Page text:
I don’t often pay close attention to engine problems, because they seem to happen with some regularity. By that, I mean that there are manufacturing or maintenance issues that disrupt regular operations in one way or another. I’m not talking about safety-of-flight problems, which would warrant a much closer look. But in the past week I’ve started paying closer attention to the problems facing Pratt & Whitney’s PW1000G engines, specifically the PW1100G variant. It’s not good.
The PW1000G is something of a marvel. The idea of a geared turbofan had been written off years ago for commercial service because of its complexity and the extra weight involved, but Pratt took on the challenge and created a geared turbofan that actually works really well. I’m not going to explain what a geared turbofan is, because that part of the engine is working beautifully and is not the issue. If you want to learn more about it, read here.
Today, the family powers three primary fleets:
- A320neo Family – PW1100G (about 40 percent with remainder powered by CFM LEAP)
- A220 – PW1500G
- Embraer E2 Family – PW1900G
Like all engines, the PW1000G family had teething issues, but many of those had been solved since they first went into service in 2016. That is… until this most recent, big problem surfaced that is primarily impacting the A320neo families powered by PW1100G engines.
Pratt had discovered an issue with contaminated powdered metal used in manufacturing between Q4 2015 and and Q3 2021 that could cause cracking in the stage 1 and stage 2 disks in the high pressure turbine. These obviously must be inspected at certain intervals to ensure there is no actual problem.
At first, Pratt said it knew the issue and all was fine; they’d just have to do the checks at regularly-scheduled maintenance visits. That was clearly not true.
On the company’s most recent earnings call in late July, it changed its tune. It said that by mid-September, 200 engines would need to be pulled out of service and inspected before regular visits. I assume this means they discovered cracking could lead to problematic results before regular maintenance checks even though the actual number of engines with cracking was small. Even the most minute risk was too much to let go. So, they had to move things up on the oldest engines.
Then beyond that, another 1,000 engines would need to be inspected in the following 9 to 12 months. The company assured investors that many of these inspections would be done during regular shop visits anyway. But then, the September 11 update came out.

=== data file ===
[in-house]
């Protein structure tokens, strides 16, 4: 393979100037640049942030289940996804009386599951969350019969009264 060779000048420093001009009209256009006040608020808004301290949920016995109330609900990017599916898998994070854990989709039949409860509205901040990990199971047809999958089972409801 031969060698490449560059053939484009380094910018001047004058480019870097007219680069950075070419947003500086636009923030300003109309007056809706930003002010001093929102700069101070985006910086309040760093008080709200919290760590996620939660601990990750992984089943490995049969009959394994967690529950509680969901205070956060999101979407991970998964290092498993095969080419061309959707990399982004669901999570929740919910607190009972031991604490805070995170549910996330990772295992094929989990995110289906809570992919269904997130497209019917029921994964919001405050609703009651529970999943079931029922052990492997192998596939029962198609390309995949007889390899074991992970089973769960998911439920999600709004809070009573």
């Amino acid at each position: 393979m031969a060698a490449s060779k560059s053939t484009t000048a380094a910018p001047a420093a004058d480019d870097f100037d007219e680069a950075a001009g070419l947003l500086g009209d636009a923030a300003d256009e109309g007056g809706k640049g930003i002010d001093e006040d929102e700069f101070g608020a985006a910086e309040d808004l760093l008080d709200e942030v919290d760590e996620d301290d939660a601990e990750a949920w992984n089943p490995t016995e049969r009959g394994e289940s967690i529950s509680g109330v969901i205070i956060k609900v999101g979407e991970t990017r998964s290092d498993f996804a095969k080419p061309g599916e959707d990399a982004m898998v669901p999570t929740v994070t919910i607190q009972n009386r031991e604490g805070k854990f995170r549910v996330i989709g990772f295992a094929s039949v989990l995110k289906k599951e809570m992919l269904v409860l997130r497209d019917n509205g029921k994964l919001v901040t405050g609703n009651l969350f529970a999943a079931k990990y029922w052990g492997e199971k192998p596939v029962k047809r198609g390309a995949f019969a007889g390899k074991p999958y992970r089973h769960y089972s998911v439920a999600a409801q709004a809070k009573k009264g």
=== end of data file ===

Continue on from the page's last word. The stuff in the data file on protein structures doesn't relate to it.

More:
That day, the company released an update with an even more concerning forecast. Now, there are an additional 600 to 700 shop visits required for inspection between 2023 and 2026. To be clear, this is above and beyond the original forecast. This means that Pratt expects an average of 350 airplanes to be on the ground through 2026 with the highest number coming in early 2024.
Let’s talk about these shop visits, because this is not like you can just lift a panel and see if something is good or not. No, in fact Pratt says that these shop visits take 250 to 300 DAYS to complete. I suppose the closest thing to good news that was released in this update was that beyond the PW1100Gs on the A320neo family, “other engine models currently are expected to be far less impacted.” So, hooray for that, if you believe Pratt at this point.
As you can imagine, this is very bad news for those airlines that chose the PW1100G over the CFM LEAP on their A320neo family fleets. Who is hit hardest? Well, let’s take a look, thanks to ch-aviation.
Current PW1100G Fleet Counts by Airline
This isn’t a list of all airlines but it’s those with the largest Pratt-powered A320 family fleets along with a few other US-based carriers for reference. What you can see here is that the most-highly impacted airlines are IndiGo, Spirit, Wizz, Volaris, and oh my Go First with most of its fleet impacted. In fact, Go First has blamed Pratt for putting the airline into bankruptcy, but that’s a whole different issue.
But let’s stay closer to home and look at Spirit in more detail. Spirit today has 85 A320neo family airplanes in the fleet. It had planned on having 7 of those grounded through year-end prior to this last update. That may not sound like a lot, but it’s a pretty big number of expensive airplanes not making money. And now that would seemingly have to climb higher.
At this point, I assume airlines have lost faith in Pratt’s guidance on the extent of this problem, and are just bracing for the worst. In the end, Pratt will have to pay up for this mess. It’s already planned a $3 billion write-down. But in the meantime, airlines will be scrambling to figure out what’s happening until firm plans are released.